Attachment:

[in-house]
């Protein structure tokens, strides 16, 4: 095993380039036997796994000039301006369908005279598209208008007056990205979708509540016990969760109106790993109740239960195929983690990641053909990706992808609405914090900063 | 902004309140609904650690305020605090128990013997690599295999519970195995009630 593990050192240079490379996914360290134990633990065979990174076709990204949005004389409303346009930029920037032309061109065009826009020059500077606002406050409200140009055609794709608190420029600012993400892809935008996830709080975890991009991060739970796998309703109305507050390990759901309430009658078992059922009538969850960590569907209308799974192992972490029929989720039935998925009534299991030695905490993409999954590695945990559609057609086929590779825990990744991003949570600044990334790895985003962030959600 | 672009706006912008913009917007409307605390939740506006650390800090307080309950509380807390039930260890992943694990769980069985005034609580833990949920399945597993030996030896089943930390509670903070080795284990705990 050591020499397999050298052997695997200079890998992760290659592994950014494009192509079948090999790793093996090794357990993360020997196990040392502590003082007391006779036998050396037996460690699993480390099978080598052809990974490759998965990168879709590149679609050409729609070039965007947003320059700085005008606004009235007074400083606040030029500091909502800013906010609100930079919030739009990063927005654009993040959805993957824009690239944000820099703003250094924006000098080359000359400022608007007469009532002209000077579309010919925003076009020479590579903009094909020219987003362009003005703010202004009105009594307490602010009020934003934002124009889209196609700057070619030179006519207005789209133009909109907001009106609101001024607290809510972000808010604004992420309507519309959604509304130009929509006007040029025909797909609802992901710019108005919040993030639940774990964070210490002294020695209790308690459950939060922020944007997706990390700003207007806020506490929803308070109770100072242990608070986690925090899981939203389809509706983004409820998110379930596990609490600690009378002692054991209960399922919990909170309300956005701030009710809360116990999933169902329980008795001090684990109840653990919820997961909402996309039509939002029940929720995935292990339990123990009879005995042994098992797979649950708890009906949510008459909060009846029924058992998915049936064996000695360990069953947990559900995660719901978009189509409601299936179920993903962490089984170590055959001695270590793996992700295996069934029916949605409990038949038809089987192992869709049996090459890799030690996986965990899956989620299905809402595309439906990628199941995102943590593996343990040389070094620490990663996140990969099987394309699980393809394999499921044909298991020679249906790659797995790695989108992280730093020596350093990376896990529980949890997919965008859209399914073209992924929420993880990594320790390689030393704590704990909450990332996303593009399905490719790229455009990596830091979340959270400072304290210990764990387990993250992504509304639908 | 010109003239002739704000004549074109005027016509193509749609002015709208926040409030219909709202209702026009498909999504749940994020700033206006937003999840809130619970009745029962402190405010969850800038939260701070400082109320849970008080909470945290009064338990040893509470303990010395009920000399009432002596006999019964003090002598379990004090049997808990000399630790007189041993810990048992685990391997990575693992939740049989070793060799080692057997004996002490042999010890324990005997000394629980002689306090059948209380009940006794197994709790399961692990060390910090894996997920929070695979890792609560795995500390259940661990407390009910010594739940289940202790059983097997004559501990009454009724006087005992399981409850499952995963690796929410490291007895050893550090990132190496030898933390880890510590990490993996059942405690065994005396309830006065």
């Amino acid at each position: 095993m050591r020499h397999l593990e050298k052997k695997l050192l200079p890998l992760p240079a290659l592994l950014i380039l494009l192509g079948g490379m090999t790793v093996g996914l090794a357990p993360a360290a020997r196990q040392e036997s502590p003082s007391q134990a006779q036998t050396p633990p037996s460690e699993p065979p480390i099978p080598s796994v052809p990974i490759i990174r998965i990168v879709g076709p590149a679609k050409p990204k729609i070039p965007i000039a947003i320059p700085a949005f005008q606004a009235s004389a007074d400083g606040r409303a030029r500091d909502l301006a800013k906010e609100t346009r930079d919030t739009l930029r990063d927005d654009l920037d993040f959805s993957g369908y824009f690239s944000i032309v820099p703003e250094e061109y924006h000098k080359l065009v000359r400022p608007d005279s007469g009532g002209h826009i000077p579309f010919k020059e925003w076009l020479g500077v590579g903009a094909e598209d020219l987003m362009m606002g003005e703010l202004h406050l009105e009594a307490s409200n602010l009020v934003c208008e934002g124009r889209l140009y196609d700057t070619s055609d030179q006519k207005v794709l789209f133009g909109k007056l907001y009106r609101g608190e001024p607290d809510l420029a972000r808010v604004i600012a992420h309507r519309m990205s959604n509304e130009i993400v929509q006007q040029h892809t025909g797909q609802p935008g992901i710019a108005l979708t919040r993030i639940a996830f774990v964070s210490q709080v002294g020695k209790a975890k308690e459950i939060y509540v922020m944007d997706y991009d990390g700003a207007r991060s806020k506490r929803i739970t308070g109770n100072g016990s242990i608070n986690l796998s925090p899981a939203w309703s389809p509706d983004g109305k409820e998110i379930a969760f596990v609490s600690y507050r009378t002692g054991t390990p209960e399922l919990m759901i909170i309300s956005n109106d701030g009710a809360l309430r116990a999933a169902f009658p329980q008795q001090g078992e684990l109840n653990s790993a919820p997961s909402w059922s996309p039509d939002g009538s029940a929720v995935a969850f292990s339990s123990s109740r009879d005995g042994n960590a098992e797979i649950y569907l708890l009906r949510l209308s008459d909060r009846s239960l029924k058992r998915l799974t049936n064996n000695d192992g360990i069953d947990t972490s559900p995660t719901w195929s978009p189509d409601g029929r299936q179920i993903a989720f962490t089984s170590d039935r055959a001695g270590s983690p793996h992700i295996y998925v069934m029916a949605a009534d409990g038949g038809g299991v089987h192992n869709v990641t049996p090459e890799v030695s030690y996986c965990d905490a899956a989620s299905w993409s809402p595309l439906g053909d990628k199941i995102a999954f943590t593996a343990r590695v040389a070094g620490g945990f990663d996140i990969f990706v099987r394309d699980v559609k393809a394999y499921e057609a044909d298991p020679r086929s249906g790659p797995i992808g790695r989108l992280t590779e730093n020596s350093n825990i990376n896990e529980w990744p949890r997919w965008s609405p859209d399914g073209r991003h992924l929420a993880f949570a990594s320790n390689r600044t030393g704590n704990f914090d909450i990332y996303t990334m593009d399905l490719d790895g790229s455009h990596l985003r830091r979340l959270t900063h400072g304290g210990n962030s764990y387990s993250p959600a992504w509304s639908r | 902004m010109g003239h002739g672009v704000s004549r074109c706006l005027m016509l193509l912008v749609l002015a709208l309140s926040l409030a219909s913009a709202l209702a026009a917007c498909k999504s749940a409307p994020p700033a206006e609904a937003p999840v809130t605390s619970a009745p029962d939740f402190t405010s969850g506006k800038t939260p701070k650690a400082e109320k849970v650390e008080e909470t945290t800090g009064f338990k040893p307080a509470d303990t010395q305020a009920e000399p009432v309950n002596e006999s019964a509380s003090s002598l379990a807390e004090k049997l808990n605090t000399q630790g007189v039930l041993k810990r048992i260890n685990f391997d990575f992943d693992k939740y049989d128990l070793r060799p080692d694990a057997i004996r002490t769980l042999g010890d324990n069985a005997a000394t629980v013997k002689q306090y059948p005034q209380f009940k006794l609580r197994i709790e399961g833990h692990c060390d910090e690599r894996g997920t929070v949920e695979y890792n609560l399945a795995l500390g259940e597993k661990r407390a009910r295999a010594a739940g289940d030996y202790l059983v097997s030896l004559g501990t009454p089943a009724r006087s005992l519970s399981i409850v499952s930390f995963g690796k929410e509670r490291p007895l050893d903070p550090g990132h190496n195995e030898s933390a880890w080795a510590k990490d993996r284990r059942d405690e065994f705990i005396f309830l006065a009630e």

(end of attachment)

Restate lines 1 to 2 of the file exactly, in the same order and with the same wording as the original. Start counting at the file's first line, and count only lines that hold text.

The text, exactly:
[in-house]
């Protein structure tokens, strides 16, 4: 095993380039036997796994000039301006369908005279598209208008007056990205979708509540016990969760109106790993109740239960195929983690990641053909990706992808609405914090900063 | 902004309140609904650690305020605090128990013997690599295999519970195995009630 593990050192240079490379996914360290134990633990065979990174076709990204949005004389409303346009930029920037032309061109065009826009020059500077606002406050409200140009055609794709608190420029600012993400892809935008996830709080975890991009991060739970796998309703109305507050390990759901309430009658078992059922009538969850960590569907209308799974192992972490029929989720039935998925009534299991030695905490993409999954590695945990559609057609086929590779825990990744991003949570600044990334790895985003962030959600 | 672009706006912008913009917007409307605390939740506006650390800090307080309950509380807390039930260890992943694990769980069985005034609580833990949920399945597993030996030896089943930390509670903070080795284990705990 050591020499397999050298052997695997200079890998992760290659592994950014494009192509079948090999790793093996090794357990993360020997196990040392502590003082007391006779036998050396037996460690699993480390099978080598052809990974490759998965990168879709590149679609050409729609070039965007947003320059700085005008606004009235007074400083606040030029500091909502800013906010609100930079919030739009990063927005654009993040959805993957824009690239944000820099703003250094924006000098080359000359400022608007007469009532002209000077579309010919925003076009020479590579903009094909020219987003362009003005703010202004009105009594307490602010009020934003934002124009889209196609700057070619030179006519207005789209133009909109907001009106609101001024607290809510972000808010604004992420309507519309959604509304130009929509006007040029025909797909609802992901710019108005919040993030639940774990964070210490002294020695209790308690459950939060922020944007997706990390700003207007806020506490929803308070109770100072242990608070986690925090899981939203389809509706983004409820998110379930596990609490600690009378002692054991209960399922919990909170309300956005701030009710809360116990999933169902329980008795001090684990109840653990919820997961909402996309039509939002029940929720995935292990339990123990009879005995042994098992797979649950708890009906949510008459909060009846029924058992998915049936064996000695360990069953947990559900995660719901978009189509409601299936179920993903962490089984170590055959001695270590793996992700295996069934029916949605409990038949038809089987192992869709049996090459890799030690996986965990899956989620299905809402595309439906990628199941995102943590593996343990040389070094620490990663996140990969099987394309699980393809394999499921044909298991020679249906790659797995790695989108992280730093020596350093990376896990529980949890997919965008859209399914073209992924929420993880990594320790390689030393704590704990909450990332996303593009399905490719790229455009990596830091979340959270400072304290210990764990387990993250992504509304639908 | 010109003239002739704000004549074109005027016509193509749609002015709208926040409030219909709202209702026009498909999504749940994020700033206006937003999840809130619970009745029962402190405010969850800038939260701070400082109320849970008080909470945290009064338990040893509470303990010395009920000399009432002596006999019964003090002598379990004090049997808990000399630790007189041993810990048992685990391997990575693992939740049989070793060799080692057997004996002490042999010890324990005997000394629980002689306090059948209380009940006794197994709790399961692990060390910090894996997920929070695979890792609560795995500390259940661990407390009910010594739940289940202790059983097997004559501990009454009724006087005992399981409850499952995963690796929410490291007895050893550090990132190496030898933390880890510590990490993996059942405690065994005396309830006065």